When I opened the small book and saw it was about various bandit clans, I decided my thinking was muddled and the spell was broken. Everyone knows Skyrim doesn’t have a bandit problem and this prisoner was indeed a Stormcloak plant. I grabbed the knapsack and stored the book inside it then fell into step behind the other soldier and returned to camp.
She laughed reading the soldier’s interpretation of the events while she got some answers as to why they arrested her. Stormcloak tracker is about as stupid as her being an Imperial loyalist. No, she didn’t like the Imperials, they started this war with her, threw her life into chaos but she will end it…on her terms. Tucking everything back into the knapsack, she kept the compass in her hand and departed the tent again.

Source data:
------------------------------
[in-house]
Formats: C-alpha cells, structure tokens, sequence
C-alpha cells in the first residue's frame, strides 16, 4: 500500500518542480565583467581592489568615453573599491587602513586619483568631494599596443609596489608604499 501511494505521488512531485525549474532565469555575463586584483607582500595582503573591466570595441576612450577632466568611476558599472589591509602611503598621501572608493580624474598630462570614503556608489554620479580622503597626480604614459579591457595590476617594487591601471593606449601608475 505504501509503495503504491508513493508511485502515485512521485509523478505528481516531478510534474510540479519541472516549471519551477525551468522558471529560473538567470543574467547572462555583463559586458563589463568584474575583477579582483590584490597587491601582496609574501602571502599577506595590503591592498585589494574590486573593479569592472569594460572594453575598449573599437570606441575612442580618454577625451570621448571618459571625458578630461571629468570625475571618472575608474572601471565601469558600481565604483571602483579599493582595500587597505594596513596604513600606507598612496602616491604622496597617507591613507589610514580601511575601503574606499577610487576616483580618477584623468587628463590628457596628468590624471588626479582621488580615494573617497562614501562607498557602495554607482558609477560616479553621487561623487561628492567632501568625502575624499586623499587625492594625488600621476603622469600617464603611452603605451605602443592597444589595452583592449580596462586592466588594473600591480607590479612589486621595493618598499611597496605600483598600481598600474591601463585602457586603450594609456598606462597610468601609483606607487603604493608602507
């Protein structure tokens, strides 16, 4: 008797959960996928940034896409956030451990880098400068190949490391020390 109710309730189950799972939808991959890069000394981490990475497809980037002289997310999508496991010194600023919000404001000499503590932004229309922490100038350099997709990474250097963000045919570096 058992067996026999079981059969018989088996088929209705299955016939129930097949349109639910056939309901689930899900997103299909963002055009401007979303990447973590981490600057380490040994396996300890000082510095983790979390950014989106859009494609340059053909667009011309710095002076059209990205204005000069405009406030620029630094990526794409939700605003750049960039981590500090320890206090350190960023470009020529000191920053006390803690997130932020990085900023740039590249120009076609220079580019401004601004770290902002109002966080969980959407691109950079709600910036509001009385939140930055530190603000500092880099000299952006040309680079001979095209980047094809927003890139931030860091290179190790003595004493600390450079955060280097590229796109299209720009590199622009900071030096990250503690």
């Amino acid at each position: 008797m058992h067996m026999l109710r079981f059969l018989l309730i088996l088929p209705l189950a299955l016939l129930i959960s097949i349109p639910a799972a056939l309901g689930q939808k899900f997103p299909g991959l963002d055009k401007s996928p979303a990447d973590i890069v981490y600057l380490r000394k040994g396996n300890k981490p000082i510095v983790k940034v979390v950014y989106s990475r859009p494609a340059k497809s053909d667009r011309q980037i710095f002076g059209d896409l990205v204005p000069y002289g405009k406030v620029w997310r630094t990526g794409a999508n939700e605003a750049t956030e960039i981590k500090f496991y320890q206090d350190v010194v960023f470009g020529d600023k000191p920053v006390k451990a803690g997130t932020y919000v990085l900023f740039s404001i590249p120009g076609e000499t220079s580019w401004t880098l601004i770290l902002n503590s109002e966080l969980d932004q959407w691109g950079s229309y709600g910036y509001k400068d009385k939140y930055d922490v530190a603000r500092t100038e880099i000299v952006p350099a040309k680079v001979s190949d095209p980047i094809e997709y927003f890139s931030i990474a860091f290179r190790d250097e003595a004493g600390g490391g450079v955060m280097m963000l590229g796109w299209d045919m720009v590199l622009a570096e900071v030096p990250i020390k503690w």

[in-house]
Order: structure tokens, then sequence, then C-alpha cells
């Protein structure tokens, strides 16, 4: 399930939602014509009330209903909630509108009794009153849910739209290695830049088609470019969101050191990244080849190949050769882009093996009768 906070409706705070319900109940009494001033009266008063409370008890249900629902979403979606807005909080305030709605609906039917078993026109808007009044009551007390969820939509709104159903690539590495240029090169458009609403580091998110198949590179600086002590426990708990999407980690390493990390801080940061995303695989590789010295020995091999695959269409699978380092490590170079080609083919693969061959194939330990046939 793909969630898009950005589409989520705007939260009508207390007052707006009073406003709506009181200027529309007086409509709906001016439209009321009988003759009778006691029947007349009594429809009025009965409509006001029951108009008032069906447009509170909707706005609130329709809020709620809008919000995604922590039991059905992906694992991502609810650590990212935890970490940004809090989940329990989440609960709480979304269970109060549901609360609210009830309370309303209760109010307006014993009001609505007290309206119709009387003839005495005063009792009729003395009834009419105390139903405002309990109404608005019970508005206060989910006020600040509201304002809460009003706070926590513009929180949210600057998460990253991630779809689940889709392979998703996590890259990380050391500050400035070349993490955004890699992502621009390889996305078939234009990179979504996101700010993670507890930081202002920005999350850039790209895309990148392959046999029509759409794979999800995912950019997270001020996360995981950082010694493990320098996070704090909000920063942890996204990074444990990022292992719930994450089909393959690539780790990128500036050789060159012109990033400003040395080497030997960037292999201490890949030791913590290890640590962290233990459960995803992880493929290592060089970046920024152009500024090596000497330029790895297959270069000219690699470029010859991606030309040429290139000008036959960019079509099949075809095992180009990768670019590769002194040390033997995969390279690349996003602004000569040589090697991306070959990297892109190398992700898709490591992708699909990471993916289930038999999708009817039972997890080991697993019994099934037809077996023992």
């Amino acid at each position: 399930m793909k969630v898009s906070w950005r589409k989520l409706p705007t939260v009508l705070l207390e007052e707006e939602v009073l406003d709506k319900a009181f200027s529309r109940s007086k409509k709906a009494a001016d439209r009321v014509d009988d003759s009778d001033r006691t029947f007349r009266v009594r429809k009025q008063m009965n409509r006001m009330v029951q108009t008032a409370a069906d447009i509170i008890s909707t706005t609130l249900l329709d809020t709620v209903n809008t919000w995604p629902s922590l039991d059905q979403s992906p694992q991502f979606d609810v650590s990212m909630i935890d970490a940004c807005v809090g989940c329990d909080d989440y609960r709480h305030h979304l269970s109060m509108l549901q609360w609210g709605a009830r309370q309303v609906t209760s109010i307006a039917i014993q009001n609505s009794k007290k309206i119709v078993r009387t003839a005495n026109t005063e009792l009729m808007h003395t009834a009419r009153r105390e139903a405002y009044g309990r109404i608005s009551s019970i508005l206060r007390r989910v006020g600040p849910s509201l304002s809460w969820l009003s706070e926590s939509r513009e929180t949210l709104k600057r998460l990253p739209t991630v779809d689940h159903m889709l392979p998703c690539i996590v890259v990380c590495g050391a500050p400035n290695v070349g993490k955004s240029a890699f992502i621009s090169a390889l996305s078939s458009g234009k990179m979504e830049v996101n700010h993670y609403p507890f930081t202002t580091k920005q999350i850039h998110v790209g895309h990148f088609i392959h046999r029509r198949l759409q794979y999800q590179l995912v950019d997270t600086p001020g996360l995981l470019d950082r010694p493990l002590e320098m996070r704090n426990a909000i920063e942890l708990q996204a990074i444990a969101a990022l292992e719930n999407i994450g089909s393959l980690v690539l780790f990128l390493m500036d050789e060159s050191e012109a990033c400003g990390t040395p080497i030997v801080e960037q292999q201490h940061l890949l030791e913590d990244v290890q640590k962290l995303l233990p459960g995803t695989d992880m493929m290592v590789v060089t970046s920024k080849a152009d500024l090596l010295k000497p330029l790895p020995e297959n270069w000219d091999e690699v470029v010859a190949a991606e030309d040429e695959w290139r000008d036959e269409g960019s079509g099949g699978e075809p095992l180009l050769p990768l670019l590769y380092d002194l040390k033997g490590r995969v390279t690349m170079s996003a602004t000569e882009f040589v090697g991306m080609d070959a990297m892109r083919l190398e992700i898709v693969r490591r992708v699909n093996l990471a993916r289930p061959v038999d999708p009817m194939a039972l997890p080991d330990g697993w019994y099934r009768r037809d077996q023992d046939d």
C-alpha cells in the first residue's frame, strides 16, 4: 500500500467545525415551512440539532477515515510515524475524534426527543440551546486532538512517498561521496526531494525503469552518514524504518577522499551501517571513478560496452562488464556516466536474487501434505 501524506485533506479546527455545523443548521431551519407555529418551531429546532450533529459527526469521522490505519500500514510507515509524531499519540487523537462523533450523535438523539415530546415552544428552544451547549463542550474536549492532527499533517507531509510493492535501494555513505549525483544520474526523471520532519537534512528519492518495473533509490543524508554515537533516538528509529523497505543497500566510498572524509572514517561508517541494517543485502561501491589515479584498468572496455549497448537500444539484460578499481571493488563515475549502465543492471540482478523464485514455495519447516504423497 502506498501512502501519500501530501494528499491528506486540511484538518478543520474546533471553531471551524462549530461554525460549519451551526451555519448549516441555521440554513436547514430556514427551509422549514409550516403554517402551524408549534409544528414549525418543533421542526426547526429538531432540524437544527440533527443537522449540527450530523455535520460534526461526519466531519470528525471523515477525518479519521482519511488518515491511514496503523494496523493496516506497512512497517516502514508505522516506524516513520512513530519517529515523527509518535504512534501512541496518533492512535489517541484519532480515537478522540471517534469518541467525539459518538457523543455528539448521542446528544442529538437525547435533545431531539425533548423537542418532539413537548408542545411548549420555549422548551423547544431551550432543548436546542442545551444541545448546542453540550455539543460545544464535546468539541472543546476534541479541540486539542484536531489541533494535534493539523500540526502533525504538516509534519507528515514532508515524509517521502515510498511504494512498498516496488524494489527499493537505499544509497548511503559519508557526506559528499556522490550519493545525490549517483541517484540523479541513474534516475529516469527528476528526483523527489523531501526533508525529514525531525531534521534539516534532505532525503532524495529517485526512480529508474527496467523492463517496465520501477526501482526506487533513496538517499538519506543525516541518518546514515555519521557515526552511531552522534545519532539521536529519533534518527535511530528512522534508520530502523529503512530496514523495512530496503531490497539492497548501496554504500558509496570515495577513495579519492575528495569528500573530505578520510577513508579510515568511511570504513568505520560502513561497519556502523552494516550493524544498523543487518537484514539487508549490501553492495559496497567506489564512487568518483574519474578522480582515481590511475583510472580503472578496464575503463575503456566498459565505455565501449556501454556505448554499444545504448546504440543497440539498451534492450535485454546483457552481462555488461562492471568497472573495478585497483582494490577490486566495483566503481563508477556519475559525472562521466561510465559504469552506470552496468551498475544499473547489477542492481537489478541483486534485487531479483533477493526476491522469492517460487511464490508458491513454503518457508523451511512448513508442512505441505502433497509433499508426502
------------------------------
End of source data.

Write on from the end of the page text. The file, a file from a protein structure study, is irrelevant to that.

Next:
Popping open the compass lid once she was back outside, she had to adjust it due to one flaw – north didn’t work. Sighing as she turned it different angles to get east measured out, she remembered warning Nylus about buying any compass from a pirate captain. He said it was a deal of the lifetime and one she would not regret. He was right on that point, she didn’t regret him buying it since he used his own coin but she regretted it when he gave it to her as a gift. Finally determining the way east, she snapped the compass shut and headed that way. She thought to herself while pushing against the snowfall, ‘Things can only get better from here on out, after all how much worse could it get when one’s head is about to get cut off.’